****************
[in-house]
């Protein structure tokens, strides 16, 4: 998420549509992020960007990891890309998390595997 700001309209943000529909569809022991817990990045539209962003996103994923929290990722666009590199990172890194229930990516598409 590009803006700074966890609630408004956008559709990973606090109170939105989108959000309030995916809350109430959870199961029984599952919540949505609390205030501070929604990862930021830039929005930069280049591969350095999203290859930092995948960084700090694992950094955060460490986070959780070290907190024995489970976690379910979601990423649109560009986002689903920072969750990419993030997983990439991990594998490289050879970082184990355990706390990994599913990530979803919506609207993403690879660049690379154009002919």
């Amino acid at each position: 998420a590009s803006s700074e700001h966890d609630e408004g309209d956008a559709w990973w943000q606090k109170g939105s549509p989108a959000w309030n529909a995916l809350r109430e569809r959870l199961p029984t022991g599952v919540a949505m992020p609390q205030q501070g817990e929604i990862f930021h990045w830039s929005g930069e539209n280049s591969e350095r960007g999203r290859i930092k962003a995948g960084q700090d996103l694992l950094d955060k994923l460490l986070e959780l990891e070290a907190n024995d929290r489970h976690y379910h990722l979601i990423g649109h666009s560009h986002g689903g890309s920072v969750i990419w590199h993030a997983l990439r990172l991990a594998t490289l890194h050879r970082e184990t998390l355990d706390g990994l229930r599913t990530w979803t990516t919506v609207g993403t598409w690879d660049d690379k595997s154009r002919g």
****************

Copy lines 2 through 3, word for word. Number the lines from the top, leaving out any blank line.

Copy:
């Protein structure tokens, strides 16, 4: 998420549509992020960007990891890309998390595997 700001309209943000529909569809022991817990990045539209962003996103994923929290990722666009590199990172890194229930990516598409 590009803006700074966890609630408004956008559709990973606090109170939105989108959000309030995916809350109430959870199961029984599952919540949505609390205030501070929604990862930021830039929005930069280049591969350095999203290859930092995948960084700090694992950094955060460490986070959780070290907190024995489970976690379910979601990423649109560009986002689903920072969750990419993030997983990439991990594998490289050879970082184990355990706390990994599913990530979803919506609207993403690879660049690379154009002919």
């Amino acid at each position: 998420a590009s803006s700074e700001h966890d609630e408004g309209d956008a559709w990973w943000q606090k109170g939105s549509p989108a959000w309030n529909a995916l809350r109430e569809r959870l199961p029984t022991g599952v919540a949505m992020p609390q205030q501070g817990e929604i990862f930021h990045w830039s929005g930069e539209n280049s591969e350095r960007g999203r290859i930092k962003a995948g960084q700090d996103l694992l950094d955060k994923l460490l986070e959780l990891e070290a907190n024995d929290r489970h976690y379910h990722l979601i990423g649109h666009s560009h986002g689903g890309s920072v969750i990419w590199h993030a997983l990439r990172l991990a594998t490289l890194h050879r970082e184990t998390l355990d706390g990994l229930r599913t990530w979803t990516t919506v609207g993403t598409w690879d660049d690379k595997s154009r002919g």